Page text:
You might be asking yourself what “metaphone” is. Metaphone is a phonetic algorithm published in 1990 for indexing words by their English pronunciation. Given a word, it creates a key. Similar sounding words share the same key. Now that we’ve got a very brief introduction to what metaphone is, let’s create our dictionary lookup!
Preparing the Database
The first step to creating your own dictionary lookup is to find a dictionary. For most Linux users, this isn’t a problem! There’s one included with the OS by default, generally located in or around
/usr/share/dict/words. Since this is a flat file with words separated by newlines, we can easily import into an existing MySQL table. Let’s create that table now:
Importing the Dictionary
Our next step is to actually import the dictionary using MySQL’s
LOAD DATA LOCAL INFILE syntax. Your file may be located in a slightly different location (and also requires you be running on Linux), but the folder
/usr/share/dict/ seems to remain the same on Red Hat derivatives and Ubuntu. Take a peak at the folder to verify the filename is correct before running.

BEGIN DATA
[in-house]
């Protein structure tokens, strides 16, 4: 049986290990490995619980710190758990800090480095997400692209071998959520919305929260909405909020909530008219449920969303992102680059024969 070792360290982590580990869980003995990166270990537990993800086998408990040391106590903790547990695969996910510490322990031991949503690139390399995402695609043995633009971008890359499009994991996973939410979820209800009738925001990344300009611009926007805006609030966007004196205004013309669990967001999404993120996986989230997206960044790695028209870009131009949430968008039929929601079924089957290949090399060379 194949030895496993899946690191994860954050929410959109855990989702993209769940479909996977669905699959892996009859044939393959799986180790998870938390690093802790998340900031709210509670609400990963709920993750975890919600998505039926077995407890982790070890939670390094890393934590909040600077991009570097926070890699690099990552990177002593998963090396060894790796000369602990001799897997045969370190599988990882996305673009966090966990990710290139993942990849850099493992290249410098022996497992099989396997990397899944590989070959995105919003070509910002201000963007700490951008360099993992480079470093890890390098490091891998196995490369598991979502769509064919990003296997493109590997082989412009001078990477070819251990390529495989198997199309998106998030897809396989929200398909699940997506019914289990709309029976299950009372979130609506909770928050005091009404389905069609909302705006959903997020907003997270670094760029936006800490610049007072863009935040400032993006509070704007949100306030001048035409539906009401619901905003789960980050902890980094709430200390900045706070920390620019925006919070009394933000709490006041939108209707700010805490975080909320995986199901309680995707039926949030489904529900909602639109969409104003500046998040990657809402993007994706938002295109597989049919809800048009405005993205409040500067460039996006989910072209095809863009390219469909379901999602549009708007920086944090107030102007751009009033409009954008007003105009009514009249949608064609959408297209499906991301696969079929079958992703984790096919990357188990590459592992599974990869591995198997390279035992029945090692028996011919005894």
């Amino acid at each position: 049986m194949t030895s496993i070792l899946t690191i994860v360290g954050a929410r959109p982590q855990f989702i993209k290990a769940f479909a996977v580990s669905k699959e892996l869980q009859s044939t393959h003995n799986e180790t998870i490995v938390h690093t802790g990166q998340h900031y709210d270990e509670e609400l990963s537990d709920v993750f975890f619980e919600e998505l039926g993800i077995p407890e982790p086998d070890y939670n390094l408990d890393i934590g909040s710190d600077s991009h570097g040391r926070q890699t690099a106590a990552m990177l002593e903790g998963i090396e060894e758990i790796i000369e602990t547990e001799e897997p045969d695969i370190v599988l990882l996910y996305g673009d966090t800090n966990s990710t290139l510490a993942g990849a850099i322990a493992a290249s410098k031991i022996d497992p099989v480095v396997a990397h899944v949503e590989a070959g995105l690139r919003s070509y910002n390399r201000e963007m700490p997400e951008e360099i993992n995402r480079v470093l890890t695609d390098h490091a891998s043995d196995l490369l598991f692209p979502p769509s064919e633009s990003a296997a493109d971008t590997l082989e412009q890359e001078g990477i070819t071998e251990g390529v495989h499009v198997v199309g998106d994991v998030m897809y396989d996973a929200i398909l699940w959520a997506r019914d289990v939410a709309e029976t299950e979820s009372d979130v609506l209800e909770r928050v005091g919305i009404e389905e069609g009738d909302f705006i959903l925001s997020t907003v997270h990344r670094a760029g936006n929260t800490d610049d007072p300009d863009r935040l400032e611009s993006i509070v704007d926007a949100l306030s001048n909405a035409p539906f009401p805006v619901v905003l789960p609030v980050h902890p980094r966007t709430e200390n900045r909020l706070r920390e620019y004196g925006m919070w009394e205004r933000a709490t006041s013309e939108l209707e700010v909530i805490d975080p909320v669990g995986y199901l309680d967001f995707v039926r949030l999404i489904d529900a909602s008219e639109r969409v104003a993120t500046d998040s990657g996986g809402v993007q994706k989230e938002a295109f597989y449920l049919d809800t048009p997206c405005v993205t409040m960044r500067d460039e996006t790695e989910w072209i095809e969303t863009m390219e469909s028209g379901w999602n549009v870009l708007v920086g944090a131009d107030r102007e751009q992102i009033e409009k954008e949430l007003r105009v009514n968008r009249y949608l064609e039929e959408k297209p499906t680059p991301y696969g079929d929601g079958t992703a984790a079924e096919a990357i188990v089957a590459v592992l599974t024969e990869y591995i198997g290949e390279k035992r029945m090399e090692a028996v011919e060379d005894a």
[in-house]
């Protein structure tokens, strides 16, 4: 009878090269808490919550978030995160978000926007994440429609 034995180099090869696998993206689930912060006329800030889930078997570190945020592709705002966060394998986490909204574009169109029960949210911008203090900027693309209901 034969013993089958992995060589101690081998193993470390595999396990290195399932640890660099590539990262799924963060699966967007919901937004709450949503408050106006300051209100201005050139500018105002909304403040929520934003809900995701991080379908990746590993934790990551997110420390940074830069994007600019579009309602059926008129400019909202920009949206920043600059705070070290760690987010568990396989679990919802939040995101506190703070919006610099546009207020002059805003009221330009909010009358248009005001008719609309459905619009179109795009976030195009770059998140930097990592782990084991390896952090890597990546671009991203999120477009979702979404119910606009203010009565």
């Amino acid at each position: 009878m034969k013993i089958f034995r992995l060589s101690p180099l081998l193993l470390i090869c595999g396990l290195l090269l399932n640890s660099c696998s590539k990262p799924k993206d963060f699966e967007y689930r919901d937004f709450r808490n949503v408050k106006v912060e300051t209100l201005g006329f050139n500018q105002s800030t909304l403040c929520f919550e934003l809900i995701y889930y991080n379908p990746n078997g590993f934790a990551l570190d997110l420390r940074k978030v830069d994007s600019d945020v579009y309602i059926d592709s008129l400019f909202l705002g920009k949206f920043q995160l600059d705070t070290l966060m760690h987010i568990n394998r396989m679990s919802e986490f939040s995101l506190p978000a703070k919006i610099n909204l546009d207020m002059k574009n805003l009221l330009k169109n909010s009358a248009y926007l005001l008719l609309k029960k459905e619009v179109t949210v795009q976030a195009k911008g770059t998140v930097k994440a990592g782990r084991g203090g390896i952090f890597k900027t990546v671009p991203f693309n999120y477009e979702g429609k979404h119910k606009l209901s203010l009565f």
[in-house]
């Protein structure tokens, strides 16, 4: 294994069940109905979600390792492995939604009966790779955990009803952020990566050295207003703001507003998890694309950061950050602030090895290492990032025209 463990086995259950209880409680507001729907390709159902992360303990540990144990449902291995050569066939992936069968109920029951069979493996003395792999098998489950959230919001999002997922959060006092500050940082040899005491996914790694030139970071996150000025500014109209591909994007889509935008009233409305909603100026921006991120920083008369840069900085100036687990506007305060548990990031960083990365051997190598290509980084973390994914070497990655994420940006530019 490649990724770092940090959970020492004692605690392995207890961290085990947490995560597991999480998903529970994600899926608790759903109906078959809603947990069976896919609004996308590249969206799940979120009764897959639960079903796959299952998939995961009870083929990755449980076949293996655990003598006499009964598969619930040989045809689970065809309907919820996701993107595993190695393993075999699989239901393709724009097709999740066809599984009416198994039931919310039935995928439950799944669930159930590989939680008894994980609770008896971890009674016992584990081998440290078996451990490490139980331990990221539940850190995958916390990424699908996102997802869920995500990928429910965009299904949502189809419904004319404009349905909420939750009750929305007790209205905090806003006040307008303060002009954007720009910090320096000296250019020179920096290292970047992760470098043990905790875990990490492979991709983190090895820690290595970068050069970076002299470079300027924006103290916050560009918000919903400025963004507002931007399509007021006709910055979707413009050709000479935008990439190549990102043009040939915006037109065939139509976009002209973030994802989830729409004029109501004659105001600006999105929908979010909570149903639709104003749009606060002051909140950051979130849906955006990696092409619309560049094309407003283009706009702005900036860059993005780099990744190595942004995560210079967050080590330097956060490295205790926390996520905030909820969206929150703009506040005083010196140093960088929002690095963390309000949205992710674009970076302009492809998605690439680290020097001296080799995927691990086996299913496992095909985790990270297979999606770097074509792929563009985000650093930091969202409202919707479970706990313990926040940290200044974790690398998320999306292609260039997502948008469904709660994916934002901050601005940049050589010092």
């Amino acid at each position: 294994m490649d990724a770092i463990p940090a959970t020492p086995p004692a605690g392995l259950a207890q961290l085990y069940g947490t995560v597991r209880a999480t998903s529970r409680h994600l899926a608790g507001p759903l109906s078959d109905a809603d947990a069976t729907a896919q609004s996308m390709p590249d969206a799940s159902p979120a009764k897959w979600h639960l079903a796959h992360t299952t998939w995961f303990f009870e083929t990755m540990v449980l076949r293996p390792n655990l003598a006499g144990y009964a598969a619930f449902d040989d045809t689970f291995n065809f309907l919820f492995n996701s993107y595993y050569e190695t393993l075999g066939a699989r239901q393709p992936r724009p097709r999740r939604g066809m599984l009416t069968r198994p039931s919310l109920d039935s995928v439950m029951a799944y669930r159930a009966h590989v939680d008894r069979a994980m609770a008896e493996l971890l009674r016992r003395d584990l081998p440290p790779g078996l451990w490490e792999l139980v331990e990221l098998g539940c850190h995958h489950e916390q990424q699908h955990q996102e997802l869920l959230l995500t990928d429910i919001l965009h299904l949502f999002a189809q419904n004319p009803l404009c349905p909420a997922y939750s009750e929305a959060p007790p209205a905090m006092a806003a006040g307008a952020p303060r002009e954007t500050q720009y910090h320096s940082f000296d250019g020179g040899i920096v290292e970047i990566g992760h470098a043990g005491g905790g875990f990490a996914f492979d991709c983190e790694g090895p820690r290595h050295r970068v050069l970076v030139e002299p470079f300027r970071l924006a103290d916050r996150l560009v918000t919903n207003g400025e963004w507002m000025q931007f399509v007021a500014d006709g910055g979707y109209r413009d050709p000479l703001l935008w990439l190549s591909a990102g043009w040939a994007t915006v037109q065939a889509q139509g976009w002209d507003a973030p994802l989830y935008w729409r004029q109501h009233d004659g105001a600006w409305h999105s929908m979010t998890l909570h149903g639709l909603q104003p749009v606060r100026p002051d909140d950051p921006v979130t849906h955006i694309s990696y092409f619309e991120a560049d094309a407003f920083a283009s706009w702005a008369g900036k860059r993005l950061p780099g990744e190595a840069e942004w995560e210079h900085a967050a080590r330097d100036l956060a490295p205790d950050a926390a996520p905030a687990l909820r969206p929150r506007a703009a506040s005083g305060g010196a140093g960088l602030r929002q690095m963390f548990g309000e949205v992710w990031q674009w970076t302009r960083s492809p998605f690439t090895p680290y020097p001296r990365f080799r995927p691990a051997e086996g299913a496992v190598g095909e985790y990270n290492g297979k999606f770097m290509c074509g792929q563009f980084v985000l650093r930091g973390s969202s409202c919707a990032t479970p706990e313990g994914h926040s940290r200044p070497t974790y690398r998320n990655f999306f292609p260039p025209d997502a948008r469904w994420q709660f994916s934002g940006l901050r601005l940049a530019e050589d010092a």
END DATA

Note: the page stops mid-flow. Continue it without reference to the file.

Calculating Metaphone Values
Lastly, we need to take each of the dictionary words we stored and calculate it’s metaphone value. We then need to update the database with this value so that we can use it for future lookups when comparing other words. Note that running the following code will take a fairly long time to run from the command line.
Now that you have an English dictionary with metaphone values for each word, we can use the data for a number of purposes:
- Spell checking and error correction
- Finding similar words to the one supplied
- Finding English sounding domain names (my personal use case)
For the lazy…
Here’s the database in all of it’s glory, complete with metaphone values pre-calculated for you…